This monument was erected by the Western Sanitary Commission of Saint Louis Mo: With funds contributed solely by emancipated citizens of the United States declared free by his proclamation January 1 A.D. 1863. The first contribution of five dollars was made by Charlotte Scott, a freedwoman of Virginia, being her first earnings in freedom and consecrated by her suggestion and request on the day she heard of President Lincoln’s death to build a monument to his memory.
Eleanor Holmes Norton, currently DC’s nonvoting member of the US House of Representatives, has decided that the statue should come down. She intends to introduce legislation to that effect in the House. According to her, “the designers of the Emancipation Statue in Lincoln Park in DC didn’t take into account the views of African Americans. It shows. Blacks too fought to end enslavement. That’s why I’m introducing a bill to move this statue to a museum.”
The proposal to remove the statue has the enthusiastic support of a strong contingent of protesters who gathered at the site earlier this week and vowed to return later and get right to work to topple it.
It is demonstrably true that the designers of the statue didn’t take into account the views of African Americans such as Eleanor Holmes Norton as of June 2020 – or those that animate the group that gathered at the memorial this week –, but it also seems clear that her remarks in June 2020 don’t take into account the views of African Americans at the time that the statue was conceived, executed, and dedicated.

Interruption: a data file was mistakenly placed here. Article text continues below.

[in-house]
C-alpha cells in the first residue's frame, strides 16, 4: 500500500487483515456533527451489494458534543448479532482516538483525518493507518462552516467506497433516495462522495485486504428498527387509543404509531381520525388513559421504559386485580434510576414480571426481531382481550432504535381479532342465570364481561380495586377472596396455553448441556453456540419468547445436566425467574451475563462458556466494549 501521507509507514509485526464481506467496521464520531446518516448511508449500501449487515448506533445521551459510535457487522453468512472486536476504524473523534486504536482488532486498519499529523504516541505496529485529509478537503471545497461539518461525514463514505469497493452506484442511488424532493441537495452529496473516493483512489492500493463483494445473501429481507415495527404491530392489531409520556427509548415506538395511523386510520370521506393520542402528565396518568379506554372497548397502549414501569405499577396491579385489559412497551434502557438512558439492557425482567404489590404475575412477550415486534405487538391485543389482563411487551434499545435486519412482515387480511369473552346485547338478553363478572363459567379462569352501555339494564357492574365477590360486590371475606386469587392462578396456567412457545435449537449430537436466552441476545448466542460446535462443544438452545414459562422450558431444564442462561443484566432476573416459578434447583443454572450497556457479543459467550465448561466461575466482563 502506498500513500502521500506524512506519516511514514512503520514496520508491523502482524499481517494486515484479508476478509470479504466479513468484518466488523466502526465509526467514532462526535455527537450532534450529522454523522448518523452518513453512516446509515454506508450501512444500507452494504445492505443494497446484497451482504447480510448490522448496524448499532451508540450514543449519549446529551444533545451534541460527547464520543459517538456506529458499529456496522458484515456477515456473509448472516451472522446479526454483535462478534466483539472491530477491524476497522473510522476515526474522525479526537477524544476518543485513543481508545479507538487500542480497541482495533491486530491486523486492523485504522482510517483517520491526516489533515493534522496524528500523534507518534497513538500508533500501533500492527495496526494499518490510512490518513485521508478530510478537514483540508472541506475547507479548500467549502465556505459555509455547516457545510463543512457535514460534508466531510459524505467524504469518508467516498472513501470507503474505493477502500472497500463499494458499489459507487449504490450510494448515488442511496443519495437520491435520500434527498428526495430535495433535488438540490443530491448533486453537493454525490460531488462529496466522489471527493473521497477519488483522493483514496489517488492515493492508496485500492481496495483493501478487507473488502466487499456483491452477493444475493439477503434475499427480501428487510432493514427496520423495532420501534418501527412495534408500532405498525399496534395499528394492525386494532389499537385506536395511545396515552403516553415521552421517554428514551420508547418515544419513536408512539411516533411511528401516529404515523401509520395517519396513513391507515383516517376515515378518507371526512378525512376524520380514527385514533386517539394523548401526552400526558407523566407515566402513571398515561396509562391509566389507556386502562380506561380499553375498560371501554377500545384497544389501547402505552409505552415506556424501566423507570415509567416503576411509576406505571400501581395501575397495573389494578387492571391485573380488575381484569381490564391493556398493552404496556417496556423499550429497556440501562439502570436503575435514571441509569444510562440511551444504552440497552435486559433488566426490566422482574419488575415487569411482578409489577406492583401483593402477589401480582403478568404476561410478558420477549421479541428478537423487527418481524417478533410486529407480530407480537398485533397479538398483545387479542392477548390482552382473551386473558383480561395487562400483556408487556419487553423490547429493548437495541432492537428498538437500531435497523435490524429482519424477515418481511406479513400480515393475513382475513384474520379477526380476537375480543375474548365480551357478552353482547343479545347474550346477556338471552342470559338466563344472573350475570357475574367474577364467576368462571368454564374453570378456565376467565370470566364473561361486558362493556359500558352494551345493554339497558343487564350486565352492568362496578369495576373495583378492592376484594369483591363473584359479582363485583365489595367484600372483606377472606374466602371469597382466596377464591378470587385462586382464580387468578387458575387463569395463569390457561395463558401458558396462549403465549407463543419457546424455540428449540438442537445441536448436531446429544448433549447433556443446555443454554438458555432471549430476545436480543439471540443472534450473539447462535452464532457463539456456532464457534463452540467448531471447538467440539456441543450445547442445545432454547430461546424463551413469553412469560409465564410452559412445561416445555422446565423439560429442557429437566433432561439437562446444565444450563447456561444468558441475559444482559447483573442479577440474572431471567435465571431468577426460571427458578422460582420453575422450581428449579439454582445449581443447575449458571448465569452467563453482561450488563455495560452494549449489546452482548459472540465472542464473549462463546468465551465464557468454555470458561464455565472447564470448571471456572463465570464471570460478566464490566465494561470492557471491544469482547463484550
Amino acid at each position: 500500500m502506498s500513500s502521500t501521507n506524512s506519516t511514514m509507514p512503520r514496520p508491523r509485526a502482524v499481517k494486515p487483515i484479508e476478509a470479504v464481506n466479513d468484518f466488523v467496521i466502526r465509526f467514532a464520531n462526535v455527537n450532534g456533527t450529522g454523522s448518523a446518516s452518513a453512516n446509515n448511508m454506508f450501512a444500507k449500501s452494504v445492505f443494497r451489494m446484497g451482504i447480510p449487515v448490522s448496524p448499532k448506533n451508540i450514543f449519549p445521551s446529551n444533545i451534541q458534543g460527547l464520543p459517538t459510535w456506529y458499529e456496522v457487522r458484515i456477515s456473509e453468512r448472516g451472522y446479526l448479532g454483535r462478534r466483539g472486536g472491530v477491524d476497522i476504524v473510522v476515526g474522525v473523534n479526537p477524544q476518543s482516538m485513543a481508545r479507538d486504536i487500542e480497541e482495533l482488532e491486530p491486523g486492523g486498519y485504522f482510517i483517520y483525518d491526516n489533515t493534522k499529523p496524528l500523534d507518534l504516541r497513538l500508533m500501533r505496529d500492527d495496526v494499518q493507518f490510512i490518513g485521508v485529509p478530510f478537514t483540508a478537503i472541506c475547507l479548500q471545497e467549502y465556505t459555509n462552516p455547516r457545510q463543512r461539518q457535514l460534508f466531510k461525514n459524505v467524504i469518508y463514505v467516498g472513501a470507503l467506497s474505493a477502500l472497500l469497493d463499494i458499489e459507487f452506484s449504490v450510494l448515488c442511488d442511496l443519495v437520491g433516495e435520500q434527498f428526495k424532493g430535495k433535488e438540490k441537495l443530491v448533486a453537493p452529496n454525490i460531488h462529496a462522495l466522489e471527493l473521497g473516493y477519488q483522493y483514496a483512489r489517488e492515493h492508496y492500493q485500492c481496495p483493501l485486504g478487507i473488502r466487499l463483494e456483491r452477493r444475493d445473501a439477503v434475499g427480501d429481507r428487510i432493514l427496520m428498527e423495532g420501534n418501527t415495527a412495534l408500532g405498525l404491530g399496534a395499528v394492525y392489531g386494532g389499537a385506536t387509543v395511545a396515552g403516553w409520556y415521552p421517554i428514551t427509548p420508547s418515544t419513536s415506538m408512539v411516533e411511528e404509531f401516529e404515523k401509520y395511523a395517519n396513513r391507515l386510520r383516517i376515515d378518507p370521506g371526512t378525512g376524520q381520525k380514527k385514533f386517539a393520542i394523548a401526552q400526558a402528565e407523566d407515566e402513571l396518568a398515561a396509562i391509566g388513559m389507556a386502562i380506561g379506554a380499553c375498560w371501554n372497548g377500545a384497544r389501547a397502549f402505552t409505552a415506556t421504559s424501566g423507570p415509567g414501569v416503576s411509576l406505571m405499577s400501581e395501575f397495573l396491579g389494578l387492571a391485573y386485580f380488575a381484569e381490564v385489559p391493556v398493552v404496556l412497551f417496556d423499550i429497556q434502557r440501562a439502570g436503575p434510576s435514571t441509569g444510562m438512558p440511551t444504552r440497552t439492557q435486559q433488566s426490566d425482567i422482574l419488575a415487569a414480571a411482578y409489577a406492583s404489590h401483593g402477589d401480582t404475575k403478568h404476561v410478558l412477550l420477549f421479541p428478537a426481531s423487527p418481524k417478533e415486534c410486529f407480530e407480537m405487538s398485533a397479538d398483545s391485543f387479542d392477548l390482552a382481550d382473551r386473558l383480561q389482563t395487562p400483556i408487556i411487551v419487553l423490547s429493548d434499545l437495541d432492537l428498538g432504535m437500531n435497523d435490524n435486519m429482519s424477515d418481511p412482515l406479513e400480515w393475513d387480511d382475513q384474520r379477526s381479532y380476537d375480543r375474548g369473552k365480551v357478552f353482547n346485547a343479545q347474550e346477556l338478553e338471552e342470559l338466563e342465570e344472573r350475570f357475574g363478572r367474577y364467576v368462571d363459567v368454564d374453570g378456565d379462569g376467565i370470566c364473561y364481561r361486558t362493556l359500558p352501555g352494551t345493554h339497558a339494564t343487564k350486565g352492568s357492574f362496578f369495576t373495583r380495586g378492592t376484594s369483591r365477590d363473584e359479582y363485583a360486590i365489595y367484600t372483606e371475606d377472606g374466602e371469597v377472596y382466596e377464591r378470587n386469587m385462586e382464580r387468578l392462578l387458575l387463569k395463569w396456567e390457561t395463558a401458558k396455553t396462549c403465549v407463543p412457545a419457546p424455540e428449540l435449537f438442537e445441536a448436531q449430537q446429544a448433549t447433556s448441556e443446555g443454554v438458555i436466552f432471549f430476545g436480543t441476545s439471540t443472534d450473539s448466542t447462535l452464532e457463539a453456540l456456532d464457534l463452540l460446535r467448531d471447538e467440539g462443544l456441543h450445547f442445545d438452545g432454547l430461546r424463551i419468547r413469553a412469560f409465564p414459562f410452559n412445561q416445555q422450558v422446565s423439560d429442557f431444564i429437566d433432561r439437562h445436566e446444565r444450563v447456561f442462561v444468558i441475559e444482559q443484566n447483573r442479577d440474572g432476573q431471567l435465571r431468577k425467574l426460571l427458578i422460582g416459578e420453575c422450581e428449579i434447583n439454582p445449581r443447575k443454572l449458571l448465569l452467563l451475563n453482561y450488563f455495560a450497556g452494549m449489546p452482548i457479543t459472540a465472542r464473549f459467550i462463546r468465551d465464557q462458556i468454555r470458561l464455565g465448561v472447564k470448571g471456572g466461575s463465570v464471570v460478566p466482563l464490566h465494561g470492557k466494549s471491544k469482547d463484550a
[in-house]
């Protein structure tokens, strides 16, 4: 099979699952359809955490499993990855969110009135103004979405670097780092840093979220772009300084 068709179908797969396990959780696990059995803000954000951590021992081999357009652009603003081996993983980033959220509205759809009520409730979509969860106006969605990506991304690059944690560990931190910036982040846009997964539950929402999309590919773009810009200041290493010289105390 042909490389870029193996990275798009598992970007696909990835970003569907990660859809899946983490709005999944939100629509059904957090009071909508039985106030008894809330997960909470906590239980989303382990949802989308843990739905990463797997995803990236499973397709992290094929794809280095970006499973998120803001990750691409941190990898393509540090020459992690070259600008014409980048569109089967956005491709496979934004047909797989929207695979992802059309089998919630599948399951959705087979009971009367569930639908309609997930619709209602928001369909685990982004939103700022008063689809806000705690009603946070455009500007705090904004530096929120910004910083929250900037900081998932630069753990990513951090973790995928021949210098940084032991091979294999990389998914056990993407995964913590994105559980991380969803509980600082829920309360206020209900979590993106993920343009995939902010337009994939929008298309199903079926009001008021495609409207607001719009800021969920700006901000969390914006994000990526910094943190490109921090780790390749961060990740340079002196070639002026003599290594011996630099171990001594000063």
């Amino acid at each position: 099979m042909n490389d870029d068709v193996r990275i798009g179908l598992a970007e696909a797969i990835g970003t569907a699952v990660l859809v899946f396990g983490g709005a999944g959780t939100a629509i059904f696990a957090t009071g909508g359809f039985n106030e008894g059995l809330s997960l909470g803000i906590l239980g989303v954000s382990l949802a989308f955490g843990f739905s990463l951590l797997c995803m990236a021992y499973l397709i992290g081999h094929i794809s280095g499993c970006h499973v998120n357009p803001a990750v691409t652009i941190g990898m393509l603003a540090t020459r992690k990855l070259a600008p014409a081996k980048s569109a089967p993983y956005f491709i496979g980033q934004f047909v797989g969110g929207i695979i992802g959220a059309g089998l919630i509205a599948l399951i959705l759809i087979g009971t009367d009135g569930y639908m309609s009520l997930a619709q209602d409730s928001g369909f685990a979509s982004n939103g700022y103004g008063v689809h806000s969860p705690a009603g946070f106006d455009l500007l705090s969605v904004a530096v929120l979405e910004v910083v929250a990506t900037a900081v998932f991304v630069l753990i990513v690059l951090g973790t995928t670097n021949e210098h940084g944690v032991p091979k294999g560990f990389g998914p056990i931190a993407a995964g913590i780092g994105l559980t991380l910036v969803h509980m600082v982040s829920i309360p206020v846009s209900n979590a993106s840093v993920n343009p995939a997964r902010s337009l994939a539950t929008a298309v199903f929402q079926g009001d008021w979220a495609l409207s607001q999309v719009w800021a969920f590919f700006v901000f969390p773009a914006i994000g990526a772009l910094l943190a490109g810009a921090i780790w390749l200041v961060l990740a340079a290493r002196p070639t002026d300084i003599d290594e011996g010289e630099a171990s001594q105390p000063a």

It may be difficult for Eleanor Holmes Norton and the protesters to accept, but it is just possible that Charlotte Scott, Archer Alexander, Frederick Douglass, and the emancipated citizens of the United States who paid for the monument had more insight into the views of African Americans alive in the immediate aftermath of the Civil War than they do. And a review of the record would confirm that, contrary to Homes Norton’s apparent understanding, Douglass made particular reference to the role of African American (he called them “dark and dusty”) soldiers in the Union Army in his remarks. It should come as no surprise that he would have done exactly that, the enlistment of African American soldiers in the Lincoln’s army having been one of the causes that he had vigorously recommended to the President at virtually every opportunity when they met and spoke during the war.
If the point of erecting memorials is to lock into place a record of a person or an event that is deserving of enduring memory, the message that Charlotte Scott hoped to deliver to posterity has been overshadowed in the minds of some by the context of more recent events and concerns.
It is a bad time to be a statue these days. If this one comes down, the event will itself be a symbol of the irony of our current day, in which the sentiment that is causing memorials to defenders of slavery to fall will have also also led – almost a century and a half after its dedication – to the destruction of a memorial to the single most important agent in the ending of that slavery, erected by those who, in his time, understood and appreciated his accomplishment and wanted future generations to know it.